A project of the Santa Clara County Planning Collaborative

A project of the Santa Clara County Planning Collaborative


Assessor’s Parcel Number (APN) A unique number assigned to every site or lot in CA.

Building Code State-established rules ensuring buildings are built safely, including plumbing, electrical, etc. Cities often amend State code.

Deed Restrictions Conditions or rules that are added to a deed for a house.

Lot Coverage The area of a property that can have buildings on it in relation to total lot area, usually expressed as a percentage. Zoning code specifies lot coverage for your lot.

Lot Size total square footage of your property.

Mixed-Use Zoning allows multiple uses on a property, such as commercial on the first floor of a building and residential above.

Owner Occupancy A requirement that homeowners live on the property (this currently applies to JADUs and not ADUs).

Setbacks The minimum distance a building can be from front, side, or back property lines. A 4’ side setback means any building must be at least 4’ from the property side.

Single-family / multifamily Single-family zoning means one home on a property. Multifamily zoning means more than one home (e.g., apartments).

Zoning/zoning code Local rules about what can be built on a site, including how tall buildings can be, where they can be on a lot, etc. All lots are assigned a zone, and each zone has different regulations.


Architect A design professional licensed by the state. Architects are trained in design and construction management.

Conceptual Drawings/Schematics Initial drawings of your site and proposed structure, including floorplan and other structures and outside features (e.g., trees).

Construction Drawings Detailed drawings including architectural and mechanical systems, with details needed for construction.

Design/Build Company Designs your ADU, manages the process, and builds it. Most often run by a licensed contractor who has designers or architects and builders on staff.

Designer A professional who either has architectural training but is not licensed, is self-taught, or falls somewhere in between.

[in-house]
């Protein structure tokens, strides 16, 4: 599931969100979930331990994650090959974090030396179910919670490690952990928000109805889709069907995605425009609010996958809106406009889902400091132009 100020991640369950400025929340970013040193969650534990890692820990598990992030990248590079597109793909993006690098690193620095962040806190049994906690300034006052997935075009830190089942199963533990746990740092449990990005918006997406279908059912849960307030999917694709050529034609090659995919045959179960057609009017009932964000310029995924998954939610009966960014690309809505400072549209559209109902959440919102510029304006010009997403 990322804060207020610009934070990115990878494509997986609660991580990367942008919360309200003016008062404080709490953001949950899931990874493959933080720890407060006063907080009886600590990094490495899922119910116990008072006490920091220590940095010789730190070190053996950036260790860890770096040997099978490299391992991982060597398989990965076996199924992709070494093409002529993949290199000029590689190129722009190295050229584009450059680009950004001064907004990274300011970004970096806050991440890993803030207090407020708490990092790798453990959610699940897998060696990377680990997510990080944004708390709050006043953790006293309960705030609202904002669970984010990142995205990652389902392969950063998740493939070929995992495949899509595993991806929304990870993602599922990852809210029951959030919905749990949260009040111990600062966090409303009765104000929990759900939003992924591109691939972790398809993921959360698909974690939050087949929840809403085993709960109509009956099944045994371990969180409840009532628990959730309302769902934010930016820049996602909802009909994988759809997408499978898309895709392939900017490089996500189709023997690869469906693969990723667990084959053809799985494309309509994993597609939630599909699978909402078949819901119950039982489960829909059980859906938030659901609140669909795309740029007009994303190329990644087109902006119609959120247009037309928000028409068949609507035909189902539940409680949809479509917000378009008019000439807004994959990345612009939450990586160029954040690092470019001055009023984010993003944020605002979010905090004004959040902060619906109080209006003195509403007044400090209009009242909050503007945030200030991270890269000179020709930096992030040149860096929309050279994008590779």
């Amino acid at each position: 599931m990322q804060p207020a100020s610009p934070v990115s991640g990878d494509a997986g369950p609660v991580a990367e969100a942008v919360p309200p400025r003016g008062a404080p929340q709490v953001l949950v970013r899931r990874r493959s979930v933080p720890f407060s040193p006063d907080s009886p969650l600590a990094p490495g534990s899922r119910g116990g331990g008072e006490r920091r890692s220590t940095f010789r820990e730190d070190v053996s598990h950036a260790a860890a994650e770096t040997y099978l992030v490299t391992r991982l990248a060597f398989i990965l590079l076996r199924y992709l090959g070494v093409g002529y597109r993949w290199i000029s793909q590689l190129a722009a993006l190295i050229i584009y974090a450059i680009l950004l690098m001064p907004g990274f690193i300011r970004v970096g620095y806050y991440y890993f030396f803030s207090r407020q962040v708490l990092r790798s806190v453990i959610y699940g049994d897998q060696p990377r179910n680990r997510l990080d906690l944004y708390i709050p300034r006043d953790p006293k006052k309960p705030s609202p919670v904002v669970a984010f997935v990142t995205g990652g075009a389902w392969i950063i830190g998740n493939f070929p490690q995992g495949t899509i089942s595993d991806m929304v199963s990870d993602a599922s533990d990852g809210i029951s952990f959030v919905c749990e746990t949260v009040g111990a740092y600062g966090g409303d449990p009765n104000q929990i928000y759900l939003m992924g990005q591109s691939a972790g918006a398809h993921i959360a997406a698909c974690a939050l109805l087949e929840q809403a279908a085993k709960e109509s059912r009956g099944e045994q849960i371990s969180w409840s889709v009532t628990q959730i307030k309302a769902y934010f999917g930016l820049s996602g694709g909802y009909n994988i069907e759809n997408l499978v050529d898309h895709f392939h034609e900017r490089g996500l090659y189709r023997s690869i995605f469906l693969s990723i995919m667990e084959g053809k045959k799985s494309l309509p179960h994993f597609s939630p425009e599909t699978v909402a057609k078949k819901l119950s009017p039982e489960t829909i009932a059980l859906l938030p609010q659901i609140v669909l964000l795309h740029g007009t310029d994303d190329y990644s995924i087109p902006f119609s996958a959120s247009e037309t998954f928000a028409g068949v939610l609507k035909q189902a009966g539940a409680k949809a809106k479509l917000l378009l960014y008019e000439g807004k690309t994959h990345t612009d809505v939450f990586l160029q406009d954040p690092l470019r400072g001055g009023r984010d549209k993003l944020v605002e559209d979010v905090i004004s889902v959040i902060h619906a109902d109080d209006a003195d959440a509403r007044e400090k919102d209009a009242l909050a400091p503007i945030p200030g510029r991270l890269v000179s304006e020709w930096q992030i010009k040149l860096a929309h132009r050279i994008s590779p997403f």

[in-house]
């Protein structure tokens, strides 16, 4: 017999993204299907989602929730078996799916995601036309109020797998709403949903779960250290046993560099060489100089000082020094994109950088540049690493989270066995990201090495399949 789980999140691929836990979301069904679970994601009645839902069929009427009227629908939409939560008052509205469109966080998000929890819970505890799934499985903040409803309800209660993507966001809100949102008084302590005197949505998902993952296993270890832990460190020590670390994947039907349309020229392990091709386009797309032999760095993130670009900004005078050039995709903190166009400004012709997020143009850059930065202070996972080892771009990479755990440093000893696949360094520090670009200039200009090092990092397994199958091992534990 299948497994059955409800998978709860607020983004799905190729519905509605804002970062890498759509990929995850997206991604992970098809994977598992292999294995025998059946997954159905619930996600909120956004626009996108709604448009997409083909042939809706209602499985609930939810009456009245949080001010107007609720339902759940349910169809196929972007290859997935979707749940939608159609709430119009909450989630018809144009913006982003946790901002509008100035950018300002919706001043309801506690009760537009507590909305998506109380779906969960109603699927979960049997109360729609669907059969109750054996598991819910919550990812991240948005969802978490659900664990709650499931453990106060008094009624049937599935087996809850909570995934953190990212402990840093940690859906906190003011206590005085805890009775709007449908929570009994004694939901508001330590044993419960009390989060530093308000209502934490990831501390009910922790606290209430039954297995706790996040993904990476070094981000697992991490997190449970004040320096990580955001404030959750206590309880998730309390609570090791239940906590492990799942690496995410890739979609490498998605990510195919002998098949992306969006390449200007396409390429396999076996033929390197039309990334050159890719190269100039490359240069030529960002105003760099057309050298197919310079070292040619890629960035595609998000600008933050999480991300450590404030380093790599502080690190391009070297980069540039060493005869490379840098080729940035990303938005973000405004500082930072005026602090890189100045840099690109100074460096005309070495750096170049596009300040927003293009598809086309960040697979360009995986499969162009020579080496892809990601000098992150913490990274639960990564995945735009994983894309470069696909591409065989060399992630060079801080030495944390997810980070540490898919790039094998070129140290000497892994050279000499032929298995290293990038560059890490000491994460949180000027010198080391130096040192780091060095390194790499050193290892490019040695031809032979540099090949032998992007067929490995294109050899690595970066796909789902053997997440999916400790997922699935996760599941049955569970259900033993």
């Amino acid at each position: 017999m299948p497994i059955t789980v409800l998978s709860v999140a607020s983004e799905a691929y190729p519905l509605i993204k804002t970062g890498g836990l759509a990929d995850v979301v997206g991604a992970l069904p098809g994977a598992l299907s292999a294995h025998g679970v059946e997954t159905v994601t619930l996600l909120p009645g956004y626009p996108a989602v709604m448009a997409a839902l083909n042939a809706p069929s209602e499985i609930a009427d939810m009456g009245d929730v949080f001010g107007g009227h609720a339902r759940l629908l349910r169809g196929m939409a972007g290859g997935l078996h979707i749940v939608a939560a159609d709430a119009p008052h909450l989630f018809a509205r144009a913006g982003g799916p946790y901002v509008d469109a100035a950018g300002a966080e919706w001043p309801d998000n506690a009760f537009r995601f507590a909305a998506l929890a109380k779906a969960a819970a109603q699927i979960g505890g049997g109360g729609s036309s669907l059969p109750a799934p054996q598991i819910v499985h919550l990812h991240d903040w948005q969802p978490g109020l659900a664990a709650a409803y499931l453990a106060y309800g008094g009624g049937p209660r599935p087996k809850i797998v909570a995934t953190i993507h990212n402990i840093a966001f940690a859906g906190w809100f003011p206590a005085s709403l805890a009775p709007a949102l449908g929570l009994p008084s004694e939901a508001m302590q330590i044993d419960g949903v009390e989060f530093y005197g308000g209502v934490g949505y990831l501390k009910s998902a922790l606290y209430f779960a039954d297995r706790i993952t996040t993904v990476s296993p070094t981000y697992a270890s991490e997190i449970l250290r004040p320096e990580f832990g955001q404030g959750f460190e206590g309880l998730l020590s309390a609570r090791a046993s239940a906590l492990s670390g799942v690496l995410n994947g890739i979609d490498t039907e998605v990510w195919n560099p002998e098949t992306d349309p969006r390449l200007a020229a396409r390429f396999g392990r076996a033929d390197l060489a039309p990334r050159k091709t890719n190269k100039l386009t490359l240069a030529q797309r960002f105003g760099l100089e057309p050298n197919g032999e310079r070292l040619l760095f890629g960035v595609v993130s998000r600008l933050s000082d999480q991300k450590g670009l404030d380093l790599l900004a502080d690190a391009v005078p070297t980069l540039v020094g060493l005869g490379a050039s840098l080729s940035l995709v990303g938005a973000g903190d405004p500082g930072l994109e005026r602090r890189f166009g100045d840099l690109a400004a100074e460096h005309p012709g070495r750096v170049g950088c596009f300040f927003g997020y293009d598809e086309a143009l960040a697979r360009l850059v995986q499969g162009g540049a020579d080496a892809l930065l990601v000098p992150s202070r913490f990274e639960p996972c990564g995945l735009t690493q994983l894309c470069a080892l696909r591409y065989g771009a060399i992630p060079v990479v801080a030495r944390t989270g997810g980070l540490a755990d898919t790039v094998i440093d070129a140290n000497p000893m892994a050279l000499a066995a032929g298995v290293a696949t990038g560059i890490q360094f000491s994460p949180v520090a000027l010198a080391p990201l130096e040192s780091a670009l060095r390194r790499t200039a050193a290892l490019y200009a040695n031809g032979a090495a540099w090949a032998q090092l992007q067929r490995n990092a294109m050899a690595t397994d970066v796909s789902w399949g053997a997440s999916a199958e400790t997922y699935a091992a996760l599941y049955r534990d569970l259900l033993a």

Drafter Someone who does architectural drawings.

Elevation Drawing A drawing that shows a straight-on view, usually of an exterior wall.

Inspections A visit from trained professionals to ensure your structure is being built according to your permit application.

Refined Drawings Refined drawings of your site and proposed structure, including doors, windows, fixtures, and other detailed features.

Survey A professional examination/drawing of your property, including boundaries. This is not always required for ADUs but may be the only way to officially confirm your property boundaries.


Building Permit Officially states that your project meets code and construction can start.

Plan Check Multiple departments reviewing your plans for compliance and flagging issues.

Planning Permit Officially states your project meets zoning, land use, and planning rules.

Public Hearings A public meeting where elected officials and the public can comment on a proposed project; uncommon for ADUs.


Building Permit Fees cover the costs of processing and inspections. These fees can vary and are often a few thousand dollars.

Deed Restriction Filing Fees cover County recording of your deed restriction.

Hard Costs The direct costs of construction.

Impact Fees support infrastructure and services in your area. Often the largest fees for ADUs, but cannot be charged for ADUs under 750 SF.

Planning Permit Fees cover Planning Department review of your project.

School District Fees support local schools through a per square foot development fee. Cannot be charged for ADUs under 500 SF.

Soft Costs Non-construction costs: design services, permitting fees, and others.

Utility Fees vary by the size and location of your ADU. Under state law, existing buildings do not require water fees, while new buildings can only be charged fees in proportion to the size of the ADU.

Skip to content